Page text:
With this, the government is going against a suggestion made by an earlier inquiry.
Earlier this year, the inquiry suggested that the thousands placed in foster homes during the 1900s ought to receive a public apology as well as compensation.
The government’s investigator Kerstin Wigzell suggested that every person exposed to “abuse of neglect of a severe nature” should get 250,000 kronor ($38,000) in compensation.
No money will be given to those affected, however, according to Maria Larsson, minister for children and elderly. The government’s explanation for this is that it would be impossible to hand out compensations to those exposed to maltreatment in a fair and legally secure manner.
Instead, the minister has promised that the foster care children will be receiving an apology from the state.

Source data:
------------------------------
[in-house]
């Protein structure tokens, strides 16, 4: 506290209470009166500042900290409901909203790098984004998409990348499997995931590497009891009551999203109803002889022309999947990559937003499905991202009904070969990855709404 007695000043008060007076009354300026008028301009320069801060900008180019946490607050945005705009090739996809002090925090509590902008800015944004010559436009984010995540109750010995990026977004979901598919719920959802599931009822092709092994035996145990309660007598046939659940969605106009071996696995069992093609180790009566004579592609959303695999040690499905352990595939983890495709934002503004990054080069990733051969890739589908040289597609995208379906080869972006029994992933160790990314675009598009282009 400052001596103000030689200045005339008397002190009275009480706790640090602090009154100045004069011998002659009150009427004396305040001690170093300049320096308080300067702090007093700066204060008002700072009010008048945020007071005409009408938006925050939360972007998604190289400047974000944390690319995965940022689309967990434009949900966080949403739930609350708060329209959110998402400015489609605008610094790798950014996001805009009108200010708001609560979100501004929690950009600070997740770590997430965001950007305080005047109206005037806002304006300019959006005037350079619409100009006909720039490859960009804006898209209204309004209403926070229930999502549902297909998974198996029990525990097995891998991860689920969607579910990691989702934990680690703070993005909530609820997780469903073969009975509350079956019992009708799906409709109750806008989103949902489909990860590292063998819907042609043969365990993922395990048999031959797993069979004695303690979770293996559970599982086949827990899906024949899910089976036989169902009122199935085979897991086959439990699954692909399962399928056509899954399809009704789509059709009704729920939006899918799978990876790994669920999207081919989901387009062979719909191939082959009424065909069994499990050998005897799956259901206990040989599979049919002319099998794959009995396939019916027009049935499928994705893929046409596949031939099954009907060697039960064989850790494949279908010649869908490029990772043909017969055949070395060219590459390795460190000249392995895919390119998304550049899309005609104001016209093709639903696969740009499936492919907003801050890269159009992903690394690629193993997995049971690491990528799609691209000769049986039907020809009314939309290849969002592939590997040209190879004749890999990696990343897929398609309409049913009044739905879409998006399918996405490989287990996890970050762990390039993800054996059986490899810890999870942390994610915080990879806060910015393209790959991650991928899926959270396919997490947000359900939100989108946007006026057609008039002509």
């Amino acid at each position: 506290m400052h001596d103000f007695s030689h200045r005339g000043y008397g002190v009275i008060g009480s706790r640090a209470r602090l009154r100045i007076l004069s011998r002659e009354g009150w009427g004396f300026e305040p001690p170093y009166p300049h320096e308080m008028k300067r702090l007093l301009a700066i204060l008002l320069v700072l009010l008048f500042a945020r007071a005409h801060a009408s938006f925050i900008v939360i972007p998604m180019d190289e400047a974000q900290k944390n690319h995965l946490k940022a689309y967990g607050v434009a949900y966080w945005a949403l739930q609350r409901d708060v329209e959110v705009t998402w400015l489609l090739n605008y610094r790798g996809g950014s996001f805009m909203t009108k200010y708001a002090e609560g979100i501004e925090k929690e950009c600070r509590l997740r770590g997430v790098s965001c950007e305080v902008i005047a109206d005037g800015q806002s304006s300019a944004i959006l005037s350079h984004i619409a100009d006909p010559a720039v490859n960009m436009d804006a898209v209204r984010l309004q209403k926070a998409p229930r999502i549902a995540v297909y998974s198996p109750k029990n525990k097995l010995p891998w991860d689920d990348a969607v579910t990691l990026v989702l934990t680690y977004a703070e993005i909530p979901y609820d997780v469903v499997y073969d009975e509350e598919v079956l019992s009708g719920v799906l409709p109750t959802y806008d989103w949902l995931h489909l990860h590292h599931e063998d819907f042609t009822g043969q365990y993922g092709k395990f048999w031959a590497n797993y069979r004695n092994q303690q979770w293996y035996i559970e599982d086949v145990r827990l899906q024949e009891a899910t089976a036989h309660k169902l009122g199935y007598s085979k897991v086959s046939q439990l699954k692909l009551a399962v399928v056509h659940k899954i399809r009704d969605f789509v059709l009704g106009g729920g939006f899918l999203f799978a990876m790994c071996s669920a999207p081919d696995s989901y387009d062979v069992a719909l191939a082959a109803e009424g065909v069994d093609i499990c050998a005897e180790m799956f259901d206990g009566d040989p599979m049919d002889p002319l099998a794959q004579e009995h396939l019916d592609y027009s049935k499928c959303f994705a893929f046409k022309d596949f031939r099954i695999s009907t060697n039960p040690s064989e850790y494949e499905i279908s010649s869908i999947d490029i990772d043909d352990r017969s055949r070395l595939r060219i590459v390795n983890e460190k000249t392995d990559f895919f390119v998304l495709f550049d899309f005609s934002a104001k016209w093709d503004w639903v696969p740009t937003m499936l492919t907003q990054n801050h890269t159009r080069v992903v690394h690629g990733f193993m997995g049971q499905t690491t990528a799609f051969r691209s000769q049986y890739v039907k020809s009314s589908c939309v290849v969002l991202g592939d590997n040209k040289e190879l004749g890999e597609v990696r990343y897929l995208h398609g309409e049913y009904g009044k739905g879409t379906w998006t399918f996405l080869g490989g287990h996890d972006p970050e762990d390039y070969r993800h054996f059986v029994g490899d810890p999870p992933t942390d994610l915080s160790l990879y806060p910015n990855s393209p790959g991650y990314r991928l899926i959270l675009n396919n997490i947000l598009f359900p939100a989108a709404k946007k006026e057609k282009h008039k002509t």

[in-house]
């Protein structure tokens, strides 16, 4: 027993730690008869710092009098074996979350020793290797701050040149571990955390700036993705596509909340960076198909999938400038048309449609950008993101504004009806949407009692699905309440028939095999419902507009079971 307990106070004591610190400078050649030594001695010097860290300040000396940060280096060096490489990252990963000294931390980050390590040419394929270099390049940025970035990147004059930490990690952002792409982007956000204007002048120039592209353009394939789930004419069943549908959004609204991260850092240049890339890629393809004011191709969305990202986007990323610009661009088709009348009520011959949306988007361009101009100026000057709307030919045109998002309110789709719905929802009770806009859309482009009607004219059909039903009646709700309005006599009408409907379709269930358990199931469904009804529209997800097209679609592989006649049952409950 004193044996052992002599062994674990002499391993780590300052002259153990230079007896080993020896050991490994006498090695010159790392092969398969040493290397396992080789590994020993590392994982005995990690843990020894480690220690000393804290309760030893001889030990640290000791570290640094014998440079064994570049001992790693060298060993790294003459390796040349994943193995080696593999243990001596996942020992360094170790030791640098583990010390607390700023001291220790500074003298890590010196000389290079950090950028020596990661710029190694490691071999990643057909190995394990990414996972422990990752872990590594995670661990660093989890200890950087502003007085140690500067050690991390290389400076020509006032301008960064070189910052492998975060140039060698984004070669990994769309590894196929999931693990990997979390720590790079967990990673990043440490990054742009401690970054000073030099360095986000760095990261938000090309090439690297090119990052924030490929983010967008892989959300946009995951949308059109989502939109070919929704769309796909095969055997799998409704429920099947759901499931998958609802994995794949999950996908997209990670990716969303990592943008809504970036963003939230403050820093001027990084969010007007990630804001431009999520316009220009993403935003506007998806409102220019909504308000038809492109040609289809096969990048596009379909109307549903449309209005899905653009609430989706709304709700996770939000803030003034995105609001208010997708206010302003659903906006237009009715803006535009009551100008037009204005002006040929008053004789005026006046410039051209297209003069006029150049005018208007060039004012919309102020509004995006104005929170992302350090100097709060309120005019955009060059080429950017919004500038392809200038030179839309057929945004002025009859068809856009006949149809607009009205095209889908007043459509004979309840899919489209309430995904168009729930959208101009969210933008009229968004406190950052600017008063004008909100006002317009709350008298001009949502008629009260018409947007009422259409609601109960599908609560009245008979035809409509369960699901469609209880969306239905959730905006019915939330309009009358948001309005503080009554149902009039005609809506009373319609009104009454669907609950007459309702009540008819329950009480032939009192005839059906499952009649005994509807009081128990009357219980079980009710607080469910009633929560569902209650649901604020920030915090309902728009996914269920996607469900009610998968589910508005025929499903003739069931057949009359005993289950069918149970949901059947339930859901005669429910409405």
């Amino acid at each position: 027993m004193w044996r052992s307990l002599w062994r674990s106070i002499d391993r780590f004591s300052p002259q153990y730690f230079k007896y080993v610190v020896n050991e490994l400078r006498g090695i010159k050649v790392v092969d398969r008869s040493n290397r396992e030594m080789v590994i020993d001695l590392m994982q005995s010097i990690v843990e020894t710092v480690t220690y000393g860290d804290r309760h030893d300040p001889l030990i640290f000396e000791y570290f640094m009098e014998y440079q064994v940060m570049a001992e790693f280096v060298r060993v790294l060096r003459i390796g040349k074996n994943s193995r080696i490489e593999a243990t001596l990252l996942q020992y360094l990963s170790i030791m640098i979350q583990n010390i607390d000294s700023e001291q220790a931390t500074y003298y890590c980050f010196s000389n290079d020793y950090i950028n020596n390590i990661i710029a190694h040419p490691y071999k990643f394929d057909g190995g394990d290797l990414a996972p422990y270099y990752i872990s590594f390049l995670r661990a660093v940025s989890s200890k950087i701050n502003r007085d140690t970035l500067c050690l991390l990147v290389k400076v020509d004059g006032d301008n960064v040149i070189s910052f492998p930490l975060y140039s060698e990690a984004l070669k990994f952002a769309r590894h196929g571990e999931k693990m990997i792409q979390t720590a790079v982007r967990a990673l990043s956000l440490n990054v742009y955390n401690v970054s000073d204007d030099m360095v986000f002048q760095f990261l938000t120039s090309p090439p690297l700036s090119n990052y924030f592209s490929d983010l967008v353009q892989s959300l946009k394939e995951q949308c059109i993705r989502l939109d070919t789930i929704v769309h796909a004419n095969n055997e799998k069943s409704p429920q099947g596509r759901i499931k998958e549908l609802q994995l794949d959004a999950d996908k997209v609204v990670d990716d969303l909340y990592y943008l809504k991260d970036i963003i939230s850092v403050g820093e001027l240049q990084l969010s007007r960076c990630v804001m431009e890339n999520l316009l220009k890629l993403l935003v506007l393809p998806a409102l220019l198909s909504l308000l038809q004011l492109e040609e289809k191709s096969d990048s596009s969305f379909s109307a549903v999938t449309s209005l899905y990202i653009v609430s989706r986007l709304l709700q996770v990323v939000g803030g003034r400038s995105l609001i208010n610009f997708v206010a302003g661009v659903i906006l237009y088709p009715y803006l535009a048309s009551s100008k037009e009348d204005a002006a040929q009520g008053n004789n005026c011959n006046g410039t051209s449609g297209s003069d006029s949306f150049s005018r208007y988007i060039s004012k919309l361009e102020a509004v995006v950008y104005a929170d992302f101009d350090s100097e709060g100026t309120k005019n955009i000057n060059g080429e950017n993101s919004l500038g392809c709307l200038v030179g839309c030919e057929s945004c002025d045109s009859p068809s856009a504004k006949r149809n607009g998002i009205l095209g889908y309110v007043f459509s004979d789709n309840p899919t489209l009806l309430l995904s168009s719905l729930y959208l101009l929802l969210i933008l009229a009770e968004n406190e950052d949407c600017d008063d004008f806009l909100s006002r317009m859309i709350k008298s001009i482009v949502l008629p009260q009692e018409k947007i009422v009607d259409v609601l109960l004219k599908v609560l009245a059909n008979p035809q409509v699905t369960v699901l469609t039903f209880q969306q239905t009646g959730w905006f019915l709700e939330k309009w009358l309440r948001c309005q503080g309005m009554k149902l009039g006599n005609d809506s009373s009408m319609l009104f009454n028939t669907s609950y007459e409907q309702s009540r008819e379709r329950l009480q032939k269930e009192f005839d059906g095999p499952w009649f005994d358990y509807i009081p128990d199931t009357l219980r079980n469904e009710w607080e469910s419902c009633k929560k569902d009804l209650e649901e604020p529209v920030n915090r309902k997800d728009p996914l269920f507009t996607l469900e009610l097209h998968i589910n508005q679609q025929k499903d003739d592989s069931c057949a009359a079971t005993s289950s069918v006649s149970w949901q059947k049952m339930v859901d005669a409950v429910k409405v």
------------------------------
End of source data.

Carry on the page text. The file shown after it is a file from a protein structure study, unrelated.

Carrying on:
“I’ve understood that it’s very important for many that such a ceremony occurs. The government has decided to hold a ceremony, and invitations will be sent out shortly,” Larsson told TT.
Another of the government’s arguments for not giving economic reimbursement is that such a compensation would only cover those exposed to maltreatment during the years 1920-1980.
“It covers a very long period of time. And we know that people and groups in Sweden have been maltreated during this period, making it hard to favour one group,” she said.
Drawing the limit for remuneration at 1980 would mean discriminating those exposed to maltreatment at a later date.
“That could mean that a young person exposed to maltreatment in 1983 doesn’t receive the compensation as a person exposed to the same thing in 1953,” said Larsson.